Although we don't believe in timing the market or panicking over market movements, we do like to keep an eye on big changes -- just in case they're material to our investing thesis.

What: Shares of Microsoft (NASDAQ:MSFT) jumped on Friday after the company beat analyst expectations for both revenue and earnings when it reported its fiscal-third-quarter results. The stock closed the day up about 10% from Thursday's close.

So what: Microsoft reported revenue of $21.73 billion for the quarter, up 6.5% year-over-year and $670 million above what analysts were expecting. The Devices and Consumer segment grew by 8%, driven by a sharp rise in sales of Microsoft's Surface tablets, 35% sequential growth in the number of Office 365 consumer subscribers, and sales from the phone hardware business. Weakness in Microsoft's consumer Windows licensing business was more than offset by growth in other areas.

The Commercial segment grew by 5%, driven by a doubling of Microsoft's commercial cloud revenue and 12% growth in server products revenue. Commercial cloud revenue, which includes Azure and software-as-a-service products like Office 365, has reached an annual run rate of $6.3 billion.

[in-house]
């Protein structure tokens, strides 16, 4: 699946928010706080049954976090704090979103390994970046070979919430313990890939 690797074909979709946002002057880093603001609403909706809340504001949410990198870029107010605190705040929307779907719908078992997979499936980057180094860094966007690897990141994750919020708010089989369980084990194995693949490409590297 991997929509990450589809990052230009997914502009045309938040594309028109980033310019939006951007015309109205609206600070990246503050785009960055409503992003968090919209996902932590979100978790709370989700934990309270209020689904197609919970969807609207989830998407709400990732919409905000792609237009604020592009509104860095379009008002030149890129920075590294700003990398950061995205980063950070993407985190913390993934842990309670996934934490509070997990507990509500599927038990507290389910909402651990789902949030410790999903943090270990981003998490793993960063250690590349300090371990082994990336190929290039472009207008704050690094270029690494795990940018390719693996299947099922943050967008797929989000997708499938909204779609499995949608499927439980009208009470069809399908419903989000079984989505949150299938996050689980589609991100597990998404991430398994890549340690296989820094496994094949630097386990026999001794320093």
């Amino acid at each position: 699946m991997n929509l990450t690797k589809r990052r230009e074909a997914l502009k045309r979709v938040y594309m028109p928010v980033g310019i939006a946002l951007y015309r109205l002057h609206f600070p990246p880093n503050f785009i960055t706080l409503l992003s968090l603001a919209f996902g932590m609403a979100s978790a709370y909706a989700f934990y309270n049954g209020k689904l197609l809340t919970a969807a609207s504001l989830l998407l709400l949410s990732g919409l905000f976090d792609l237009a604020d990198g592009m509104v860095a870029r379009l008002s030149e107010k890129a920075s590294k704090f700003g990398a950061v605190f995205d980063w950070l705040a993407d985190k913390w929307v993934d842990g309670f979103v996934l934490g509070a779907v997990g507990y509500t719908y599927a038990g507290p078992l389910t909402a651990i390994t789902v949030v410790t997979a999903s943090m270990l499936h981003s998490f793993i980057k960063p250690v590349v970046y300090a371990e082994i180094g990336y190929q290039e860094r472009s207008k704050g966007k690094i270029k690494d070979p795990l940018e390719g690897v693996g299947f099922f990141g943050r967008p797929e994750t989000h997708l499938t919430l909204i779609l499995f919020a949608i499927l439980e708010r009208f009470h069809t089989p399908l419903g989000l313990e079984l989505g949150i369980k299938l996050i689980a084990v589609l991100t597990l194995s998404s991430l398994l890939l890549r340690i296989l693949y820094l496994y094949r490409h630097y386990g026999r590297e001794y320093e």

Microsoft reported EPS of $0.61 for the quarter, ten cents better than what analysts were expecting but 10% lower year-over-year. Weakness in the consumer licensing business, as well as the addition of the low-margin phone hardware business, helped drive earnings down compared to the same period last year.

Now what: Despite a severe decline in the consumer Windows and Office business, Microsoft seems to have performed far better than the market was expecting, sending the shares up considerably and adding around $40 billion onto Microsoft's market capitalization.

The rapid growth in Microsoft's cloud business, including a doubling of both Azure usage and commercial Office 365 revenue, is an encouraging sign that Microsoft's ongoing transition is taking hold. Weakness in the PC market is certainly taking its toll on Microsoft, but the upcoming release of Windows 10 could help reverse that trend. Overall, it was a solid quarter for Microsoft, one that investors are clearly happy with.